Boyd Theatre – Bethlehem, PA

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Balcony, Boyd Theatre - Bethlehem, PA

View of the auditorium from the center of the balcony.

Built at a cost of $250,000 ($4.1 million when adjusted for inflation) The Boyd Theatre in Bethlehem, PA originally opened on September 1, 1921 as the Kurtz Theatre. It was designed by E. C Horn Sons of New York City for Charles and John Kurtz, in the streamline moderne architectural style. The 1,626 seat theater originally featured vaudeville and silent films as part of the Shubert Advance Vaudeville circuit.

Lobby, Boyd Theatre Bethlehem, PA

The original lobby was destroyed by a fire in December 1966.

Opening night featured a performance from a seven-piece orchestra, a minstrel show, two vaudeville acts, the silent film “The Great Moment” starring Gloria Swanson, and the theater organist playing the Estey pipe organ. Less than two months after opening, on October 24, 1921, the theater discontinued vaudeville, and began only showing silent films. The first film shown after this change was “Way Down East” starring Lillian Gish. In October 1922, the Broadway Players, a comedic opera company, began holding performances at the theater. In 1924, E.C. Horn Sons sued the Kurtz Brothers for non-payment of fees for their part in constructing the theater. They were awarded $21,000, or $364,000 with inflation, later that year.

Facade, Boyd Theatre Bethlehem, PA

The exterior of the theater was replaced after the fire in 1966.

The Kurtz closed in July 1924 and the following month the building was purchased by the Wilmer & Vincent theater circuit and reopened as the Colonial Theatre. It was named after the Colonial Theatre in Allentown, PA, which they also owned. In 1925, the interior of the theater was remodeled to the plans of William H. Lee, who also designed the Boyd Theatre in Philadelphia, PA and the Drake Theatre in Oil City, PA.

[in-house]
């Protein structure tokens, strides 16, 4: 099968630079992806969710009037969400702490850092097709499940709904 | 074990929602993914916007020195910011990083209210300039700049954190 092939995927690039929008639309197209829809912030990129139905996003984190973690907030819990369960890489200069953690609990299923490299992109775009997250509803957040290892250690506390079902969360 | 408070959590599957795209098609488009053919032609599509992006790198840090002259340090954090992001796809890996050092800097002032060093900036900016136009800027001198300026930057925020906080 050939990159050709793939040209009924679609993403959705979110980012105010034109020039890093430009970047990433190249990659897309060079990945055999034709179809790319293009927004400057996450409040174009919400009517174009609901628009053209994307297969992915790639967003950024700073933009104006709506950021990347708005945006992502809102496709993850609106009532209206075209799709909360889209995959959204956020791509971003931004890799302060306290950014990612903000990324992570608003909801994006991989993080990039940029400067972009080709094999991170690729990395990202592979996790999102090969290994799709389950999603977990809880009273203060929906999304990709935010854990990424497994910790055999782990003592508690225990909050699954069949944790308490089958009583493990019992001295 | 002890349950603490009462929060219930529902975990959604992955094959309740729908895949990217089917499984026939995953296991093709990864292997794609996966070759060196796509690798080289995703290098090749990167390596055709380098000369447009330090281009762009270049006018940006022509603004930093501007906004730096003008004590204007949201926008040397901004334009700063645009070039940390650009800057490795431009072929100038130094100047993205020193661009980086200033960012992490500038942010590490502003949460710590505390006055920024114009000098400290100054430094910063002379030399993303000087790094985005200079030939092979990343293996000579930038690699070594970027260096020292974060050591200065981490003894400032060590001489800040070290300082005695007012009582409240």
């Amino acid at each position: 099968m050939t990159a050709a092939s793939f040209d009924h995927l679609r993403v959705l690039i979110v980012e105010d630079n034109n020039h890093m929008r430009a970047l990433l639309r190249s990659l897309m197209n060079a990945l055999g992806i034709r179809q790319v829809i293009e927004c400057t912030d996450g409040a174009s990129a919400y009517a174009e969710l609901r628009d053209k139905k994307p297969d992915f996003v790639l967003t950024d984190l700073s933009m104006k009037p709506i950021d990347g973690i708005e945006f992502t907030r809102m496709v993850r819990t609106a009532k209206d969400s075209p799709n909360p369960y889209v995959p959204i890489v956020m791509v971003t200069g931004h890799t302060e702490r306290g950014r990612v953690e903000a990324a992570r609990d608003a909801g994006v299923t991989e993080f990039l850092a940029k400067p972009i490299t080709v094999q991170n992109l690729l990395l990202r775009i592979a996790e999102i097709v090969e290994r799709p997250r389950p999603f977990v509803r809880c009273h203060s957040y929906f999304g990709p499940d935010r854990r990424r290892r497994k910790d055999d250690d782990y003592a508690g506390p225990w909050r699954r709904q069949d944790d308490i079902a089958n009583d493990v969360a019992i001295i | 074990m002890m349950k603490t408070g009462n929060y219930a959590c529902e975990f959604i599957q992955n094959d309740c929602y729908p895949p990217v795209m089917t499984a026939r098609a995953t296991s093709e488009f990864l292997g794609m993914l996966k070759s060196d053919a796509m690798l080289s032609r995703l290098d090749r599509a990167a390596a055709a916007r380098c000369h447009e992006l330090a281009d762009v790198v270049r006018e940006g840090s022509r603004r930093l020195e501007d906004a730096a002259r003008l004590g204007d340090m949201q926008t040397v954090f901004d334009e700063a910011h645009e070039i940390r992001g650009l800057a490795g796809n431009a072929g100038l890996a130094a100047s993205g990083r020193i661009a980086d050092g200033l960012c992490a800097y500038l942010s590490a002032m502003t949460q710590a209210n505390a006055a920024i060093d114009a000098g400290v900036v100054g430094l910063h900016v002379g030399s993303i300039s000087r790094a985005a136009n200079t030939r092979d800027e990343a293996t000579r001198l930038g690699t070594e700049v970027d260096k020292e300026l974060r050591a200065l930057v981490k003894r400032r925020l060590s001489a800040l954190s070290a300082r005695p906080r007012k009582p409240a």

In 1934, the building was purchased by A.R. Boyd Enterprises of Philadelphia, and renamed the Boyd Theatre. A.R. Boyd Enterprises also operated the Boyd Theaters in Philadelphia, Allentown and Easton, PA. On December 27, 1966, a fire broke out at the theater. The fire destroyed much of the Boyd’s lobby and some of the retail spaces in the front of the building. Bethlehem’s building inspector condemned the remains of the lobby, and it had to be completely rebuilt, which kept the theater from reopening until early 1968.

View of the auditorium from the side of the balcony.

The Boyd was sold to a local family in 1970, and they continued to operate it as a single screen theater. However, the balcony was closed more often than not. A new Dolby Digital Surround sound system was installed in 1999 and was used for the first time during a showing of “Star Wars Episode I – The Phantom Menace.”

Looking back from the stage at the Boyd Theatre in Bethlehem, PA

View of the auditorium from the stage.

The Boyd was damaged by heavy rainstorms in May 2011, and the owners announced it would be closed for the rest of the year while repairs were made. Unfortunately, the theater continued to deteriorate, never reopened, and was eventually sold. In February 2019, it was announced that the Boyd would be demolished and replaced by a 13 story apartment building. The theater was sold again in early 2021 to DLP Real Estate Capital and Monocacy General Contracting, and the replacement building was changed to six stories at a cost of $50 million.

Demolition began in February 2022, and was completed by early May. The “Boyd Theatre” sign was removed prior to the demolition and is planned to be incorporated into one of the new buildings’ courtyards. The new building is scheduled to be completed by 2023.


2 thoughts on “Boyd Theatre – Bethlehem, PA

  1. I looked up your article on the Philadelphia Boyd theatre.  I know it had an organ at one time, and I am curious as to how it spoke into the auditorium.  It looks like there might have been organ grilles over the exits, but also the first alcoves might have been where the chambers were.  Which was it? Ralph Daniel

    • Your guess is as good as mine. I didn’t spend any time backstage or in the areas where I would have been able to see that. Plus, I don’t know much about theater organs beyond the basics.

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